UK, Gates pledge $2.3bn for vaccines
London, June 13, 2011
Britain and billionaire Bill Gates pledged $2.3 billion at an international donor conference on Monday to fund vaccination programmes to protect children in poor countries against diseases like diarrhoea and pneumonia.
The money adds to a pledge made by Australia's Foreign Minister Kevin Rudd on Sunday who said his country would donate $210 million to GAVI over three years until 2013.
More international donors, including the United States, France, Germany, Japan and others, are expected to add their pledges later on Monday in an effort to stump up an extra $3.7 billion needed by the Global Alliance for Vaccines and Immunisation (GAVI) to fund its programmes though to 2015.
"Britain will play its full part. In addition to our existing support for GAVI, we will provide 814 million pounds of new funding up to 2015," Cameron said to applause as he opened the conference.
"This will help vaccinate over 80 million children and save 1.4 million lives."
Billionaire philanthropist Gates, one of GAVI's major backers who helped set up the alliance more than a decade ago, also announced additional funding.
"Our foundation wants to do its part so I'm pleased to announce to you that we are pledging an additional billion dollars," Gates said, adding the money would be spread over the next five years.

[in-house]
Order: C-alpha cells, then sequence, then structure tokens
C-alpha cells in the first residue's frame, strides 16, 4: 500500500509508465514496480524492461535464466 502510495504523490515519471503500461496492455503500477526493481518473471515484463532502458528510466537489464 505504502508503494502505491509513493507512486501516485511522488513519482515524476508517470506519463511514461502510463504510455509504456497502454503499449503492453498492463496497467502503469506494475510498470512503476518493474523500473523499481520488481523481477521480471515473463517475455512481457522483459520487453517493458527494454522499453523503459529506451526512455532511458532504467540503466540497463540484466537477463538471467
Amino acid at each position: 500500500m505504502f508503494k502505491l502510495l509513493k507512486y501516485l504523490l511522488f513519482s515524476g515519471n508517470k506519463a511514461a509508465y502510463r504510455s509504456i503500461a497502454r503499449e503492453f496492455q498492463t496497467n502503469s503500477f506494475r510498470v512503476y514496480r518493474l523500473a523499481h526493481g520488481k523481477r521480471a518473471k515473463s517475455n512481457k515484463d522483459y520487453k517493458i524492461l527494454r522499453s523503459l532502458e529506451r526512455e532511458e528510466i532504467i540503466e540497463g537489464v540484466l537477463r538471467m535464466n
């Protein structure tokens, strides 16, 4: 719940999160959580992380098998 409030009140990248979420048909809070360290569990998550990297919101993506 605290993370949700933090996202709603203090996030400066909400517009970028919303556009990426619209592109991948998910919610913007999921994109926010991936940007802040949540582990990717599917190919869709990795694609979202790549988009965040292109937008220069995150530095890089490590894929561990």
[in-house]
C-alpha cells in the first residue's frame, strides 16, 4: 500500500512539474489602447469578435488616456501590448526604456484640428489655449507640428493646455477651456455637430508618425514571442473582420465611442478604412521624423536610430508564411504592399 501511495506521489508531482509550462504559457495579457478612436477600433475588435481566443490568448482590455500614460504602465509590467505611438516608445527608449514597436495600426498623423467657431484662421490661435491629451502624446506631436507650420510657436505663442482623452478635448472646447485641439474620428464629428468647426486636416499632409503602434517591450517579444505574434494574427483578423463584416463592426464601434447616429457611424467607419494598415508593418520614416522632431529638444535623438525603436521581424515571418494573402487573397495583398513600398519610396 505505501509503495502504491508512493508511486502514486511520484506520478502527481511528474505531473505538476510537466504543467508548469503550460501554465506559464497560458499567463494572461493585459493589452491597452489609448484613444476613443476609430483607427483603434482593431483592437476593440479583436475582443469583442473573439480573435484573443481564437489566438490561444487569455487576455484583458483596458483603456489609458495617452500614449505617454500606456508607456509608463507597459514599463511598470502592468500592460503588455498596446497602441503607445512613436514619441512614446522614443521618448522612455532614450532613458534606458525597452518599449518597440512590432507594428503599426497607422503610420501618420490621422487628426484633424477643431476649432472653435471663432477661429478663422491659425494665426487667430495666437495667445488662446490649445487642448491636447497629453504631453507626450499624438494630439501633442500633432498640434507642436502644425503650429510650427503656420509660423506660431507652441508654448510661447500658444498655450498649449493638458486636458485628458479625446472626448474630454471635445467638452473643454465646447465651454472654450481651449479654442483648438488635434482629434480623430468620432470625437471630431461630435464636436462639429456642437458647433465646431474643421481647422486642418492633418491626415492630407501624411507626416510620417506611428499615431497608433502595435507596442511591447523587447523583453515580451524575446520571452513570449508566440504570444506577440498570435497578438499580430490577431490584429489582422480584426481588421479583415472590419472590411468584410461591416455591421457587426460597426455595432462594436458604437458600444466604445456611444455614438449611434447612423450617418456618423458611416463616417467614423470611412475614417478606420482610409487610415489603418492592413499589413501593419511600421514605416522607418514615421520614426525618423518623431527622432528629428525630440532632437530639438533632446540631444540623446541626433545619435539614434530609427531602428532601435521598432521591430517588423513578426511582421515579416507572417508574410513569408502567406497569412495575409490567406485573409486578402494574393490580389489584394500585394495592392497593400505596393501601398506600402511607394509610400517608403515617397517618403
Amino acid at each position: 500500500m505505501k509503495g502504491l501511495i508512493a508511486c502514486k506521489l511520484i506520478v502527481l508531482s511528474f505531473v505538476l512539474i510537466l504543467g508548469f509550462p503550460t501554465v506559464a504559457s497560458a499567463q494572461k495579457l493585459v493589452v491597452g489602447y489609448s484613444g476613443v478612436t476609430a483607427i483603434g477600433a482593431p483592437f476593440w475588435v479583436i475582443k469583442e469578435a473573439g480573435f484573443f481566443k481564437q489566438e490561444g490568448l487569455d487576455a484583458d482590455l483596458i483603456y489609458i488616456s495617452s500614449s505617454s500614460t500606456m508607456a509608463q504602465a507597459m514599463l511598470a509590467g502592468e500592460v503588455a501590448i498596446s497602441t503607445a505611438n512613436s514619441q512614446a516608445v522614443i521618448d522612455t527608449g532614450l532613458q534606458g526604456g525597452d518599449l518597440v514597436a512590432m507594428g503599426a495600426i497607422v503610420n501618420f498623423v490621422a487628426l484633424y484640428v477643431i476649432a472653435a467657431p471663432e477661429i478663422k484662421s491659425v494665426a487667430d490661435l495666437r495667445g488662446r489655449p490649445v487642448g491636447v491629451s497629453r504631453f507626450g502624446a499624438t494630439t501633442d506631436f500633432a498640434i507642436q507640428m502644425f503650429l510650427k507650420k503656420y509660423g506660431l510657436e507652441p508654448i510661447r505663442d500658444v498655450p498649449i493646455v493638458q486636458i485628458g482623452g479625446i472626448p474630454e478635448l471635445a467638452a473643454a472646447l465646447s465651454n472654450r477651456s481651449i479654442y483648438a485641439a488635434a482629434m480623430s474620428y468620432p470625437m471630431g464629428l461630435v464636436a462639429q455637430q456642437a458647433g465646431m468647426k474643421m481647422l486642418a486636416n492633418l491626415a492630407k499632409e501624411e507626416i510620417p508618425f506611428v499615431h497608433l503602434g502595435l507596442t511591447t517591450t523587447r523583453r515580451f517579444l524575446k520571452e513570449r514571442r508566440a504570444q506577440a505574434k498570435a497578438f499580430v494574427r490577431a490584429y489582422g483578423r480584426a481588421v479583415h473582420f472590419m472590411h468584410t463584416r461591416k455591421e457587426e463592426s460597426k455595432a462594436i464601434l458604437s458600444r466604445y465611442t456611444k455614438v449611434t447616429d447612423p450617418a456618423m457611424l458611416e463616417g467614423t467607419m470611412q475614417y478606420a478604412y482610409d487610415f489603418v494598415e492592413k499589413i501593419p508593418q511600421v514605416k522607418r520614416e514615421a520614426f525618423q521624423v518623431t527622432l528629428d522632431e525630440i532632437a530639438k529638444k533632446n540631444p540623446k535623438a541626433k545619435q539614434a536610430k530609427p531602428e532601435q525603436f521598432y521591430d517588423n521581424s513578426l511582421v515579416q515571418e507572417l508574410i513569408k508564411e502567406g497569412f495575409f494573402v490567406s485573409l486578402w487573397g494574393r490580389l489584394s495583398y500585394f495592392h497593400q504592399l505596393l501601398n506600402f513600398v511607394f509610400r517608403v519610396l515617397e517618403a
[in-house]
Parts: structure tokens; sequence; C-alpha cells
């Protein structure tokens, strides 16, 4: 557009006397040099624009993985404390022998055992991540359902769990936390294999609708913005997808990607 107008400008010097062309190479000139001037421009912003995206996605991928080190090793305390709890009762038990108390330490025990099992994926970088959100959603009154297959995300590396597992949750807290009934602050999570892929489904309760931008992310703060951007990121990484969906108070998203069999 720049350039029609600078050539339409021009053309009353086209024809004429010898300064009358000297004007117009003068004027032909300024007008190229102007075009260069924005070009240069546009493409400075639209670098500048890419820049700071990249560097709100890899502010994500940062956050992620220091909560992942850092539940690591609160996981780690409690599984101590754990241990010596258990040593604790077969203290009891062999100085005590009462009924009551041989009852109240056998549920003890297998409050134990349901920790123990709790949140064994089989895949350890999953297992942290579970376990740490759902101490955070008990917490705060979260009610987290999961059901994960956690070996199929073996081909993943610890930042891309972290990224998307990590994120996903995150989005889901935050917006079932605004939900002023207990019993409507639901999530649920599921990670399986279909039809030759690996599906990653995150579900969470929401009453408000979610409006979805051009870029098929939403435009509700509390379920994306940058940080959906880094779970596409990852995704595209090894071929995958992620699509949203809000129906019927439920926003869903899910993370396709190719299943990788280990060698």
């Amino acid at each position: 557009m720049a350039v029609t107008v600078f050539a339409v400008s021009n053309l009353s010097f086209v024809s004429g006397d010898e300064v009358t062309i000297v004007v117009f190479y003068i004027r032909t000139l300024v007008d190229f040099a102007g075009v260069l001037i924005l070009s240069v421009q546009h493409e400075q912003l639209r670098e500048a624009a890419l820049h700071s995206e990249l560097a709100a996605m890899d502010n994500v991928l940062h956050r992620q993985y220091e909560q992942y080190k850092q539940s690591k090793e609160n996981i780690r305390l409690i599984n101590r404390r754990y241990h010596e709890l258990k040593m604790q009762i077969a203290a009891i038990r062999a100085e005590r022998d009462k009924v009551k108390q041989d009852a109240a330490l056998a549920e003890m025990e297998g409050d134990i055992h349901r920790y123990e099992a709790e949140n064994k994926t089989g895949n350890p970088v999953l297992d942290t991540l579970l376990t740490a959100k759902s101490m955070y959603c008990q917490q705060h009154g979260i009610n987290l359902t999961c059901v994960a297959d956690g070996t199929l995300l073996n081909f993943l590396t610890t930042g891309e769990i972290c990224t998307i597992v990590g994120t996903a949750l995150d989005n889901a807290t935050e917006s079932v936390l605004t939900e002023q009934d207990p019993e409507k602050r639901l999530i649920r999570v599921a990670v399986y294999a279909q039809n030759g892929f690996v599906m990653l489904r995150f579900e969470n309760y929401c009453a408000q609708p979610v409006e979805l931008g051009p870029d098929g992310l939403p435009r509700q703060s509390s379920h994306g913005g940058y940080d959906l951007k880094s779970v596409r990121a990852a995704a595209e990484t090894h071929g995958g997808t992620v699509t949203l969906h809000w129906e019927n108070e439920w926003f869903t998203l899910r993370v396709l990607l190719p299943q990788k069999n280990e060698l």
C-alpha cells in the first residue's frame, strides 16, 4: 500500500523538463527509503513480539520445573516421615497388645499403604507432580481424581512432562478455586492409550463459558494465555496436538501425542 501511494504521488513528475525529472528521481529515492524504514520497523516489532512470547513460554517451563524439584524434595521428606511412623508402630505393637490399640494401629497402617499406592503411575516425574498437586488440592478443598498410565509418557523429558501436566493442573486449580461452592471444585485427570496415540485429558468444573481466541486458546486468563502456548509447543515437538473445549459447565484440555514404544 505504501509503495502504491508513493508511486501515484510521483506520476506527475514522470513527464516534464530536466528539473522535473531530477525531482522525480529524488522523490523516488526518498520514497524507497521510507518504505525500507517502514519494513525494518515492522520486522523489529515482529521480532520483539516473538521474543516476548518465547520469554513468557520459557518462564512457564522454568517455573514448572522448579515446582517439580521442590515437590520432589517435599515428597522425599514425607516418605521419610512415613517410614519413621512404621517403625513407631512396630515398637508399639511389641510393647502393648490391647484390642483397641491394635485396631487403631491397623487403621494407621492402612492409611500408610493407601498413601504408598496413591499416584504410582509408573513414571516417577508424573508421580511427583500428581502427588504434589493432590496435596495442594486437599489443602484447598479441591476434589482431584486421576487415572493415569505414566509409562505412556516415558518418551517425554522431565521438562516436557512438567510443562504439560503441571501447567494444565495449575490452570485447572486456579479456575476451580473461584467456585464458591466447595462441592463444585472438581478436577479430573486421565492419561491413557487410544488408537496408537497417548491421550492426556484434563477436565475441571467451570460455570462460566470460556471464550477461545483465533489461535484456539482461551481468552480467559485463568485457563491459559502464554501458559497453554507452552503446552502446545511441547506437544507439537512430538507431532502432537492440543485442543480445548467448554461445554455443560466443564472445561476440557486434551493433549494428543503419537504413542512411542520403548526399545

GAVI says it has helped prevent more than 5 million child deaths in the last decade with its immunisation programmes and will prevent 4 million more by 2015 with the necessary funds.
The alliance funds bulk-buys of childhood vaccines against diseases such as pneumococcal pneumonia, Haemophilus influenzae type b, or Hib disease, diphtheria, pertussis or whooping cough, tetanus, measles and rotavirus.
The World Health Organisation says it considers vaccination as "one of the most successful and cost-effective public health interventions". It estimates that between two and three million deaths are averted each year through immunisation.
A series of academic studies published last week found that if 90 percent of children in the more than 70 poor countries supported by GAVI were fully immunised, some 6.4 million children's lives and more than $151 billion in treatment costs and lost productivity could be saved over 10 years, producing economic benefits of $231 billion. - Reuters